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In order to tell the story of Star Wars, George Lucas had to create a new technology company that was powerful enough to tell that story. The same thing has to happen in digital news publishing.
That’s the conclusion of Jim Bankoff, CEO and Chairman of Vox Media, whose sites The Verge and SB Nation have shaken up the world of tech and sports journalism.
“Story telling digitally is a native art just like broadcasting,” says Bankoff, who argues that publishers must build themselves in response to the shape of the web and its audiences.
In practical terms, this means building content that is tailored to the fractured, passionate communities that make up the web. The audience isn’t “sports fans” or people interested in “health” but rather New York Rangers fans or those suffering from gout. Bankoff also touted his company’s proprietary tech platform that he says allows writers to better tell stories.
Bankoff was speaking at a paidContent 2012 panel with incoming USA Today publisher Larry Kramer and John Paton, a longtime newspaper veteran who is now CEO of Digital First Media.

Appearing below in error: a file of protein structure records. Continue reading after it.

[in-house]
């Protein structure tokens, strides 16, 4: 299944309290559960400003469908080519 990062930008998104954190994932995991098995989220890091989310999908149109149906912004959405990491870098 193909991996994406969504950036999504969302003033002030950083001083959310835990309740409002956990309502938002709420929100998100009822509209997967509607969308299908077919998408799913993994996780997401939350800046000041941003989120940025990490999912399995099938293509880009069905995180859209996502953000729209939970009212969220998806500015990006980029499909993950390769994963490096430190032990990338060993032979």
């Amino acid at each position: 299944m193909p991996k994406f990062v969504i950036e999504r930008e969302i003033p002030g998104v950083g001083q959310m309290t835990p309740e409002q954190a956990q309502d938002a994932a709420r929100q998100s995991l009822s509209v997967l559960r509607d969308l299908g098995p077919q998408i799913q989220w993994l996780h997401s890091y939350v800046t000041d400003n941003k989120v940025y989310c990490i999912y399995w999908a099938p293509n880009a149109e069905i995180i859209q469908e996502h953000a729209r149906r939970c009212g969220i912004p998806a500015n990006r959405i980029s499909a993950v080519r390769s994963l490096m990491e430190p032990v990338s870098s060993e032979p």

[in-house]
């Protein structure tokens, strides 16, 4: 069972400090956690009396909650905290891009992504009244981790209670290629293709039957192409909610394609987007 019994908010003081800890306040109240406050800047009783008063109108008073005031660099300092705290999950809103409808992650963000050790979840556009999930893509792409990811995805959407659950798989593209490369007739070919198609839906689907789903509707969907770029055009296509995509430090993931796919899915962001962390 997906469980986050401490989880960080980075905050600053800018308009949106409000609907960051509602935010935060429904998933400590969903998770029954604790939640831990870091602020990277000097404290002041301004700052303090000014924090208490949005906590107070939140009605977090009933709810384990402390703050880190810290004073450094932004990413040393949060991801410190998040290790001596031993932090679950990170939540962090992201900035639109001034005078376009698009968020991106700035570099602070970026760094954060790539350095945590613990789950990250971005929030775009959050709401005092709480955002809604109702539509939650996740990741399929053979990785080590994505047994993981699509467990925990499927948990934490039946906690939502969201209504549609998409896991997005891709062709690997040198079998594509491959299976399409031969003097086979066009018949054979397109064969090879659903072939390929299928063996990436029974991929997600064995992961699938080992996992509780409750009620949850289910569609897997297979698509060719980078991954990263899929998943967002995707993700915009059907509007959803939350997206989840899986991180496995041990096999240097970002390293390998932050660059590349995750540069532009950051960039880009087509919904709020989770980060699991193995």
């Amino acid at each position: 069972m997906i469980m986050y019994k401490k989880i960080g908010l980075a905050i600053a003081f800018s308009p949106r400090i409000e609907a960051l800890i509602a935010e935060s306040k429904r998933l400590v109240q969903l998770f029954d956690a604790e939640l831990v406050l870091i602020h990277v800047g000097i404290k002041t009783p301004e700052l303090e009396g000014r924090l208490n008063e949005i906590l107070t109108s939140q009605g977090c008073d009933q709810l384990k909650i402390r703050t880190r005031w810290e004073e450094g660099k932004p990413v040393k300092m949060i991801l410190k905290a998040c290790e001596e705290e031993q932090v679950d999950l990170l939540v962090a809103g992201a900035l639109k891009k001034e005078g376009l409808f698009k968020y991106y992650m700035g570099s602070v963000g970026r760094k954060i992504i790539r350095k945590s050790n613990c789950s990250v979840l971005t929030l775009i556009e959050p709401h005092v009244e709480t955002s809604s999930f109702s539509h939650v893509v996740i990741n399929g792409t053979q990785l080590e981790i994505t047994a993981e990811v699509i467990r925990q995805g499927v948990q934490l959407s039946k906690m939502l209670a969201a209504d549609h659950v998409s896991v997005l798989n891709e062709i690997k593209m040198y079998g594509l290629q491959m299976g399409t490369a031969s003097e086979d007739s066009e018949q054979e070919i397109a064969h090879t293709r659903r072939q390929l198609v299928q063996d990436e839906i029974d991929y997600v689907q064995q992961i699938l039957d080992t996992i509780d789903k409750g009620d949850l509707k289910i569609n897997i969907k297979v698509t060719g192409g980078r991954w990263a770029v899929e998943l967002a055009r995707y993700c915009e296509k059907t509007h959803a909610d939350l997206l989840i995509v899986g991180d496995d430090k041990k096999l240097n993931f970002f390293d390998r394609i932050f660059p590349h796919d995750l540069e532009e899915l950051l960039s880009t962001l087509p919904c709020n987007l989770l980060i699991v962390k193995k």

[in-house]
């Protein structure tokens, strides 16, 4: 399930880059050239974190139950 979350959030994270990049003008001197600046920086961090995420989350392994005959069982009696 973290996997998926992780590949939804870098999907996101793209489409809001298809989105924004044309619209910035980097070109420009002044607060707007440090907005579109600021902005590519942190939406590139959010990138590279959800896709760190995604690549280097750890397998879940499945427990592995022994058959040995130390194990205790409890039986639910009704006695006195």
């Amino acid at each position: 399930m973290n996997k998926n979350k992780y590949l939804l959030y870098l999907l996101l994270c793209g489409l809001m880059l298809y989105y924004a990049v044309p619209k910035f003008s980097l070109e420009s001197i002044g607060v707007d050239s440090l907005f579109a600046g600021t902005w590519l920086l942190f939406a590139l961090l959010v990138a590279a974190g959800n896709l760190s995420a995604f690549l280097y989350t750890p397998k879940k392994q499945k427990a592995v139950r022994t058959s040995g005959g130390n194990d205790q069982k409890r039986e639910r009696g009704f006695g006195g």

Kramer and Paton addressed the familiar challenge for newspapers of how to manage legacy structures while trying to keep pace with nimbler digital natives like Vox. Paton described newspapers’ longtime practice of repurposing existing content as a lousy strategy and predicted that papers’ cost-cutting phase would last another five years.
The upshot is that legacy news companies will remain hard-pressed to leverage their biggest advantage — powerful brand equity — fast enough to be part of the new publishing world.
Image courtesy of Angela Waye.